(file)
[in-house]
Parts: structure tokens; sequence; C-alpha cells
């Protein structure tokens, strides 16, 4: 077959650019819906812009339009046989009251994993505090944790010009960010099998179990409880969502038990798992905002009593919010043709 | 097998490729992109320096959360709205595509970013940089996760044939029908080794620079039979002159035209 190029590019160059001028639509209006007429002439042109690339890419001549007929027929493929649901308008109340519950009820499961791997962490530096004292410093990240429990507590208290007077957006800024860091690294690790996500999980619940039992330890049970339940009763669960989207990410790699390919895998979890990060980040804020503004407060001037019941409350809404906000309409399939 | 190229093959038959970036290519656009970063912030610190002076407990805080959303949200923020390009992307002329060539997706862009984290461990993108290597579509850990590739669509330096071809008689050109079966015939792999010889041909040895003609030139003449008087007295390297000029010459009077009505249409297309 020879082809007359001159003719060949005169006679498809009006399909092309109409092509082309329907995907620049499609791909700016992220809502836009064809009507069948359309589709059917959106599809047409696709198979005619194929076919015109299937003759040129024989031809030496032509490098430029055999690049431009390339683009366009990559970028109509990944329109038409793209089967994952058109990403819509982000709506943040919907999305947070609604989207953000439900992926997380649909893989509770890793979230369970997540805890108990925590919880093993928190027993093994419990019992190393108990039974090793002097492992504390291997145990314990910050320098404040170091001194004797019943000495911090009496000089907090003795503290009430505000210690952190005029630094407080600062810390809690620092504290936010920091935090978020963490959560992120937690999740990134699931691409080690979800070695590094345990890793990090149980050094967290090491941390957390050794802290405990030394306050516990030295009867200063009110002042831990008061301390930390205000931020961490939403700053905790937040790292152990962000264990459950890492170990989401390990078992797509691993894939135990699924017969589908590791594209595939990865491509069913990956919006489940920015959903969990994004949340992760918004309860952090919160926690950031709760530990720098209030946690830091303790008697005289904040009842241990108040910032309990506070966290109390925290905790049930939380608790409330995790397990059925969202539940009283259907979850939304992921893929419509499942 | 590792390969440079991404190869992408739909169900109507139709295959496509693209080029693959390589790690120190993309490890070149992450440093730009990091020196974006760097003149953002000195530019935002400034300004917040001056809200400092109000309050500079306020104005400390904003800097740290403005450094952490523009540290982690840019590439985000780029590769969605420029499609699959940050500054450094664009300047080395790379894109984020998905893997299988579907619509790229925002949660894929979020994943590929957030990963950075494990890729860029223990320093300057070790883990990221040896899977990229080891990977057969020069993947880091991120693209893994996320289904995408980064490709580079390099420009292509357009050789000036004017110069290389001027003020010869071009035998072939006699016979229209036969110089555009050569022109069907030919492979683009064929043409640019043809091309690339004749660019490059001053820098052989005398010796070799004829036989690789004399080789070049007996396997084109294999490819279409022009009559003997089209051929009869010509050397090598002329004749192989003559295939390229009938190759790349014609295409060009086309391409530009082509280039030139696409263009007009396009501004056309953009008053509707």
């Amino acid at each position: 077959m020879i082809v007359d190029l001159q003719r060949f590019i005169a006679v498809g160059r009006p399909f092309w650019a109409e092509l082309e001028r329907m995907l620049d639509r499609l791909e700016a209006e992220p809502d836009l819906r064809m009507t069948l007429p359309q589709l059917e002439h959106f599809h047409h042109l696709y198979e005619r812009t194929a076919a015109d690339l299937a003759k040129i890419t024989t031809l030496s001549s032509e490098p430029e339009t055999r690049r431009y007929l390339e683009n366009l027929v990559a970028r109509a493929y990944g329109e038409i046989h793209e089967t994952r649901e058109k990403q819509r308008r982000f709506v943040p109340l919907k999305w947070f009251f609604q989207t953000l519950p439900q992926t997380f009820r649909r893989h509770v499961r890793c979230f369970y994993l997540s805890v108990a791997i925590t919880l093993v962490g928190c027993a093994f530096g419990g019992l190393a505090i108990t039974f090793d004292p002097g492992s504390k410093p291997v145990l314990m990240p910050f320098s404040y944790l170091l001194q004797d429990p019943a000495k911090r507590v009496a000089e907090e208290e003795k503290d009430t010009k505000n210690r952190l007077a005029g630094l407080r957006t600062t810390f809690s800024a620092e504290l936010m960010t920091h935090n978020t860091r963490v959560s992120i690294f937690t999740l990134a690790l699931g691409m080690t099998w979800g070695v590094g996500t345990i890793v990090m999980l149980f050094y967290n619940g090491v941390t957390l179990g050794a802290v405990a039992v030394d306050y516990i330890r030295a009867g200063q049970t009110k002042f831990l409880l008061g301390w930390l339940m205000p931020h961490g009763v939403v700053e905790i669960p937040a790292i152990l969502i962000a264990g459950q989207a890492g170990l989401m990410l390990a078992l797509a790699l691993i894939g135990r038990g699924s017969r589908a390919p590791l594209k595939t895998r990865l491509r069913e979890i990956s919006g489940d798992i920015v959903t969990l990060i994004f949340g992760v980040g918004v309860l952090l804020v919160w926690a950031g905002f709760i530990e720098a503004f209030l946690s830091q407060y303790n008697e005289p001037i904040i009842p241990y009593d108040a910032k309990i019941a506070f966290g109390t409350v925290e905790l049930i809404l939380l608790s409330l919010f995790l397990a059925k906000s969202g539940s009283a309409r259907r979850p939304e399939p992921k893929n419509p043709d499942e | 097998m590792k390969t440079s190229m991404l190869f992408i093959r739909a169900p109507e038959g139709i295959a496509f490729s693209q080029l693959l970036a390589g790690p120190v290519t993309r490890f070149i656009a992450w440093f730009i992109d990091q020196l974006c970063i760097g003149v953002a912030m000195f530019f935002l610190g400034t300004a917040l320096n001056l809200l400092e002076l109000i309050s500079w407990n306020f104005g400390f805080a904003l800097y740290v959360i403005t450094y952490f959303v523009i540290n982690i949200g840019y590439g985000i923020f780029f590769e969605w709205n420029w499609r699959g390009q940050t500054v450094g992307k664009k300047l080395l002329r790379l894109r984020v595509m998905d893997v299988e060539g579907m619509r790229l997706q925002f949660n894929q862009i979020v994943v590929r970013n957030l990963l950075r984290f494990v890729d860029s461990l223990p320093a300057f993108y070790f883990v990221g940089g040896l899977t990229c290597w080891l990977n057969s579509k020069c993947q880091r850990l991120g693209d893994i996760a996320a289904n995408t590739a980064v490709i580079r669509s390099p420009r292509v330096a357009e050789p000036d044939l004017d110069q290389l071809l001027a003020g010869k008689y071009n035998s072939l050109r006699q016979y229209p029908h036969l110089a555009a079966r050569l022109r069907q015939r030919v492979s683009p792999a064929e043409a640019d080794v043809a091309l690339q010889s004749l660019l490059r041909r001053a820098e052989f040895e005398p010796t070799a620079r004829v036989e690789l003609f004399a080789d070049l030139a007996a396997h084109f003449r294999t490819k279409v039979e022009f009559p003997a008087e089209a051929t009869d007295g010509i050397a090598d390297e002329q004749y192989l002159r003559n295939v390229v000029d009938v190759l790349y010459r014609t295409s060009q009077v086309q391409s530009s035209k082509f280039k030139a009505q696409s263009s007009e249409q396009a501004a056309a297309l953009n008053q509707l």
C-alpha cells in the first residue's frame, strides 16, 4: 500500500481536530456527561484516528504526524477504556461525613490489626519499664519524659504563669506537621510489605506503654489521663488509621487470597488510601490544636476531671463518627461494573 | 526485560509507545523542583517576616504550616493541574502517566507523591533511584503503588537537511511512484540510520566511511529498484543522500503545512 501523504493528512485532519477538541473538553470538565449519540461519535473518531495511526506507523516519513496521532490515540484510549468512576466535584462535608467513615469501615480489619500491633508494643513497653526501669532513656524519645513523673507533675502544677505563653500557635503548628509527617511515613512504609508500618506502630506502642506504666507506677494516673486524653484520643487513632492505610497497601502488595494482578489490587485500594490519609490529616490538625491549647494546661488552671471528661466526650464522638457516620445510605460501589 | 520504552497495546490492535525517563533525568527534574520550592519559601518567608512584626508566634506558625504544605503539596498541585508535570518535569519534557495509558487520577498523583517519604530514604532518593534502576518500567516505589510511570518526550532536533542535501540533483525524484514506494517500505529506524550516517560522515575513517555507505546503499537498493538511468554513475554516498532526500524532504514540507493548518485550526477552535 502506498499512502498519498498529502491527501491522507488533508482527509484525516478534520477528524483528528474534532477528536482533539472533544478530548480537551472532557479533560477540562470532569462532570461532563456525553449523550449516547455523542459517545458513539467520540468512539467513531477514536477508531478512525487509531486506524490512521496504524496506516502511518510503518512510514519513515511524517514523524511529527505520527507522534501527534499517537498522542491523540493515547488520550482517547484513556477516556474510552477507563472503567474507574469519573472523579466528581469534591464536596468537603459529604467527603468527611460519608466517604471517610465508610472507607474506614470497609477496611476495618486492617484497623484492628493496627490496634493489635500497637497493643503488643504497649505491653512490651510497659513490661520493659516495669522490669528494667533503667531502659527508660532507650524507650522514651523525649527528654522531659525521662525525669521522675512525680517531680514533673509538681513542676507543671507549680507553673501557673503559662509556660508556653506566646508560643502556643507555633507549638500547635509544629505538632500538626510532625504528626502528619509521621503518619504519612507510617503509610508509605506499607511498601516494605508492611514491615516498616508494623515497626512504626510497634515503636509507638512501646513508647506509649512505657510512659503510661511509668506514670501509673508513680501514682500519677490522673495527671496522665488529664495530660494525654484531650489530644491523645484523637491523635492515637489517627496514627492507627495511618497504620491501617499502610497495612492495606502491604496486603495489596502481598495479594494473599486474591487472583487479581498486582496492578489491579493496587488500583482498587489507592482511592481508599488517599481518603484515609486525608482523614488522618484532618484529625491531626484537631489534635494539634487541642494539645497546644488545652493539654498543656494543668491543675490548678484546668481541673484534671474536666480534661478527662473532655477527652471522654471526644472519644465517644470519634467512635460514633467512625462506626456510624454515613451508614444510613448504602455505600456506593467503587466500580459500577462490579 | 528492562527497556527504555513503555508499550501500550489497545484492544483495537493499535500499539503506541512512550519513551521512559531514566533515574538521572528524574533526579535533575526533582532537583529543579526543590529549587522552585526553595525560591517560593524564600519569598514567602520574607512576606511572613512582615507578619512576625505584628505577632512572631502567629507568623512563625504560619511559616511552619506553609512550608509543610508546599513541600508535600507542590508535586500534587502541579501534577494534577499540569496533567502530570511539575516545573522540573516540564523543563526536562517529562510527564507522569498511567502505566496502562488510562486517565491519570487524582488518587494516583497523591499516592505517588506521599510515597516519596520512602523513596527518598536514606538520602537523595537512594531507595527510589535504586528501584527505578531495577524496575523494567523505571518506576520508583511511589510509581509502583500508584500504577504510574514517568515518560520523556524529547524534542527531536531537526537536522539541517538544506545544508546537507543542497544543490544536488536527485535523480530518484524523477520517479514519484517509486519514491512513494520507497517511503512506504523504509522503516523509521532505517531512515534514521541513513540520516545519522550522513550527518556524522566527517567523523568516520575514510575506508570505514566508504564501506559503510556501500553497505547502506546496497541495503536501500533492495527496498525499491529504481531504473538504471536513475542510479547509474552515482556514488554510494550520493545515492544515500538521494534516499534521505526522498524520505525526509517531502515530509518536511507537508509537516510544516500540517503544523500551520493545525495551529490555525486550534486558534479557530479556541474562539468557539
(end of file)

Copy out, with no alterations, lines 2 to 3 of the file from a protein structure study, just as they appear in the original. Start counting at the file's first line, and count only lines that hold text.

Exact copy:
Parts: structure tokens; sequence; C-alpha cells
């Protein structure tokens, strides 16, 4: 077959650019819906812009339009046989009251994993505090944790010009960010099998179990409880969502038990798992905002009593919010043709 | 097998490729992109320096959360709205595509970013940089996760044939029908080794620079039979002159035209 190029590019160059001028639509209006007429002439042109690339890419001549007929027929493929649901308008109340519950009820499961791997962490530096004292410093990240429990507590208290007077957006800024860091690294690790996500999980619940039992330890049970339940009763669960989207990410790699390919895998979890990060980040804020503004407060001037019941409350809404906000309409399939 | 190229093959038959970036290519656009970063912030610190002076407990805080959303949200923020390009992307002329060539997706862009984290461990993108290597579509850990590739669509330096071809008689050109079966015939792999010889041909040895003609030139003449008087007295390297000029010459009077009505249409297309 020879082809007359001159003719060949005169006679498809009006399909092309109409092509082309329907995907620049499609791909700016992220809502836009064809009507069948359309589709059917959106599809047409696709198979005619194929076919015109299937003759040129024989031809030496032509490098430029055999690049431009390339683009366009990559970028109509990944329109038409793209089967994952058109990403819509982000709506943040919907999305947070609604989207953000439900992926997380649909893989509770890793979230369970997540805890108990925590919880093993928190027993093994419990019992190393108990039974090793002097492992504390291997145990314990910050320098404040170091001194004797019943000495911090009496000089907090003795503290009430505000210690952190005029630094407080600062810390809690620092504290936010920091935090978020963490959560992120937690999740990134699931691409080690979800070695590094345990890793990090149980050094967290090491941390957390050794802290405990030394306050516990030295009867200063009110002042831990008061301390930390205000931020961490939403700053905790937040790292152990962000264990459950890492170990989401390990078992797509691993894939135990699924017969589908590791594209595939990865491509069913990956919006489940920015959903969990994004949340992760918004309860952090919160926690950031709760530990720098209030946690830091303790008697005289904040009842241990108040910032309990506070966290109390925290905790049930939380608790409330995790397990059925969202539940009283259907979850939304992921893929419509499942 | 590792390969440079991404190869992408739909169900109507139709295959496509693209080029693959390589790690120190993309490890070149992450440093730009990091020196974006760097003149953002000195530019935002400034300004917040001056809200400092109000309050500079306020104005400390904003800097740290403005450094952490523009540290982690840019590439985000780029590769969605420029499609699959940050500054450094664009300047080395790379894109984020998905893997299988579907619509790229925002949660894929979020994943590929957030990963950075494990890729860029223990320093300057070790883990990221040896899977990229080891990977057969020069993947880091991120693209893994996320289904995408980064490709580079390099420009292509357009050789000036004017110069290389001027003020010869071009035998072939006699016979229209036969110089555009050569022109069907030919492979683009064929043409640019043809091309690339004749660019490059001053820098052989005398010796070799004829036989690789004399080789070049007996396997084109294999490819279409022009009559003997089209051929009869010509050397090598002329004749192989003559295939390229009938190759790349014609295409060009086309391409530009082509280039030139696409263009007009396009501004056309953009008053509707």